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When Roof Doctor did a roof inspection in Citrus Heights Ca., we found defective pipe flashings that were causing roof leaks.
This type of plumbing pipe flashing is notorious for wearing out here where the rubber collar meets the metal part of the pipe flashing. These are a cheap style of flashing that many builders use, sometimes not aware or maybe not too concerned that they are inferior.
The reason I say they are inferior is twofold: First, the "cone" part of the flashing or the part that is supposed to protrude up from the roof is almost nonexistent. instead of an actual cone, to save time & material they just stamp an indent into a flat piece of metal creating a small rise as you see here. Second, a piece of rubber is folded into that metal to form the collar and this is where it fails. As with virtually any material, where this rubber is folded it is stretched as well creating thinner areas in the rubber and it is also thinner where it contacts the pipe, so it deteriorates at both places.
I have at least 100 photos like the one above, of these type of pipe flashings completely worn out long before the roof warranty period is up.
This type of roof leak will often show up as a stain on the ceiling or by noticing a moldy or musty smell in the house, the latter being caused when water is allowed to run down the outside of the pipe which is inside a wall and eventually causing mildew or mold to grow inside the wall.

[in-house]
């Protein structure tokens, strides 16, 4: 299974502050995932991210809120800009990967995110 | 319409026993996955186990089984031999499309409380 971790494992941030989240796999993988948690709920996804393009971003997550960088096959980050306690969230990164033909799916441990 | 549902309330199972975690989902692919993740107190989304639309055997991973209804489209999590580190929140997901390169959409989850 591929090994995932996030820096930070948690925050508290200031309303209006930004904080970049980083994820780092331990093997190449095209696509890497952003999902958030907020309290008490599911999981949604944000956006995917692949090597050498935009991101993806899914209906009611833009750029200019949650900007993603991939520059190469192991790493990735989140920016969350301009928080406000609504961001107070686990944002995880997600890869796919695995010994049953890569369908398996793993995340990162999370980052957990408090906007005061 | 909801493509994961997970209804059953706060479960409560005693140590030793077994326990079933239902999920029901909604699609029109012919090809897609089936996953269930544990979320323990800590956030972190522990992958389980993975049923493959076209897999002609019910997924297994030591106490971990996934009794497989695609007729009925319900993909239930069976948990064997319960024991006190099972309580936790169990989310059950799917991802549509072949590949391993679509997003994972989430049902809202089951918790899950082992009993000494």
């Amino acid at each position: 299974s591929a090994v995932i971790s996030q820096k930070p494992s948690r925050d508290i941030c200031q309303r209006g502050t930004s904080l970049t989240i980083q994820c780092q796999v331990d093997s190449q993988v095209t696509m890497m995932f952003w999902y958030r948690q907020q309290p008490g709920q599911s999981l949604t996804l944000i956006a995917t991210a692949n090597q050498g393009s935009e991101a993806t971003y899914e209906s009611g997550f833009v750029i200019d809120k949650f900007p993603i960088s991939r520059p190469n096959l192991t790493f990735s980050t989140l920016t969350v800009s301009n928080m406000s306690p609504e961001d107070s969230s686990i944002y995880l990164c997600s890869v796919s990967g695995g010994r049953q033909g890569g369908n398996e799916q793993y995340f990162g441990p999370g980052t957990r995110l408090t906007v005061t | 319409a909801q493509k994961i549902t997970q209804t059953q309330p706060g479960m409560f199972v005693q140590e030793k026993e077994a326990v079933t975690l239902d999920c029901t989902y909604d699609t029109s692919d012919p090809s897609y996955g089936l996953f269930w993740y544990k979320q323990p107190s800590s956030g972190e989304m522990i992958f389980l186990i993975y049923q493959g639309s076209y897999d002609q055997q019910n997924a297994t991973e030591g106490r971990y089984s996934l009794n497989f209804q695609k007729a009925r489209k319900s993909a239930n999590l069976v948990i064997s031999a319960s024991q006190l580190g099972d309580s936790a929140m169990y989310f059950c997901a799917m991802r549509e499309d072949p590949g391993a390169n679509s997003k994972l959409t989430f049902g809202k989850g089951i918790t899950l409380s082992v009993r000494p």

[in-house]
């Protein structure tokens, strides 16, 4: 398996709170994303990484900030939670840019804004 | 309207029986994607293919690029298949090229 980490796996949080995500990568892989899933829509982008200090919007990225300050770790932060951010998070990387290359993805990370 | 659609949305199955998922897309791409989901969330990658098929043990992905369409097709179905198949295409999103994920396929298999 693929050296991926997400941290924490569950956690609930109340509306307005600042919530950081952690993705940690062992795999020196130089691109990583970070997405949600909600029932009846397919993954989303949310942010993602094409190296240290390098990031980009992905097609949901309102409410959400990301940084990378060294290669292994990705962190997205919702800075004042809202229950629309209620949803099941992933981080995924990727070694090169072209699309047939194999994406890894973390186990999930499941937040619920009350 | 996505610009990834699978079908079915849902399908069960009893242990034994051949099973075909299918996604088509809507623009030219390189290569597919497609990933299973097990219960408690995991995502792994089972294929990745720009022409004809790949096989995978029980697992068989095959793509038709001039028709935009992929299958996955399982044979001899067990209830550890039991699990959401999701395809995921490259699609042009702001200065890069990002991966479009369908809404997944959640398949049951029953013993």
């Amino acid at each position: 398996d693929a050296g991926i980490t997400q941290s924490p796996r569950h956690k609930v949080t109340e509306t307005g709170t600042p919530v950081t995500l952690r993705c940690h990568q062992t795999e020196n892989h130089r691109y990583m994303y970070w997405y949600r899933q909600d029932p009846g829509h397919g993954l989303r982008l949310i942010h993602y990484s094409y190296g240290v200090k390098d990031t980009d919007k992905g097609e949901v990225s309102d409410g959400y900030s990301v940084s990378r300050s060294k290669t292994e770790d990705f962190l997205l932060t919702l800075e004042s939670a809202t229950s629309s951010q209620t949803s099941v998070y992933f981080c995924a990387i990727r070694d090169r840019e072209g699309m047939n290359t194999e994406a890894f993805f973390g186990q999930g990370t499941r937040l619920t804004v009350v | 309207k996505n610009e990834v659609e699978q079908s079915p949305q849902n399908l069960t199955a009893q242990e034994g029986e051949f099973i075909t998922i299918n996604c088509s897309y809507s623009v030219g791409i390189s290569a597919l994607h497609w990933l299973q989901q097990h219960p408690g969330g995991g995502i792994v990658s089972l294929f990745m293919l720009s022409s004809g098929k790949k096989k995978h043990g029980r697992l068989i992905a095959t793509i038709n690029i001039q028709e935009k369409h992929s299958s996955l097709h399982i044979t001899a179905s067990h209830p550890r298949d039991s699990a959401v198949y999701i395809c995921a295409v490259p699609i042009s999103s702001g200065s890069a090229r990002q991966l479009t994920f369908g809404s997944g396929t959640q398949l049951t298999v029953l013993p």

What is the solution?
There are 3 general methods of roof repair for fixing these defects:
1. Slip a rubber collar down over the worn out one. (As was done above with no success)
2. Smear caulking all over the worn out rubber collar.
3. Replace the pipe flashing with a galvanized flashing of appropriate size and style and a separate collar.
We do not do methods 1 or 2 because they are at best short term and do not really fix the problem. They are however pretty popular methods due to the dramatic price difference.
After getting his roof inspection report, the owner hired us to do some roof repairs and we ended up replacing all of the undersized, worn out flashings with flashing like the one shown here. It is 3 times larger than the original, has a nice cone that extends up away from the roof place a good 4 inches and offers far greater protection.
The separate rubber collar will be added after the new flashing is in place. They also have a more uniform thickness throughout so do not tend to deteriorate as quickly. These type of collars eliminate the need for tapes or caulking at the flashing / pipe connection which is good since these never last long.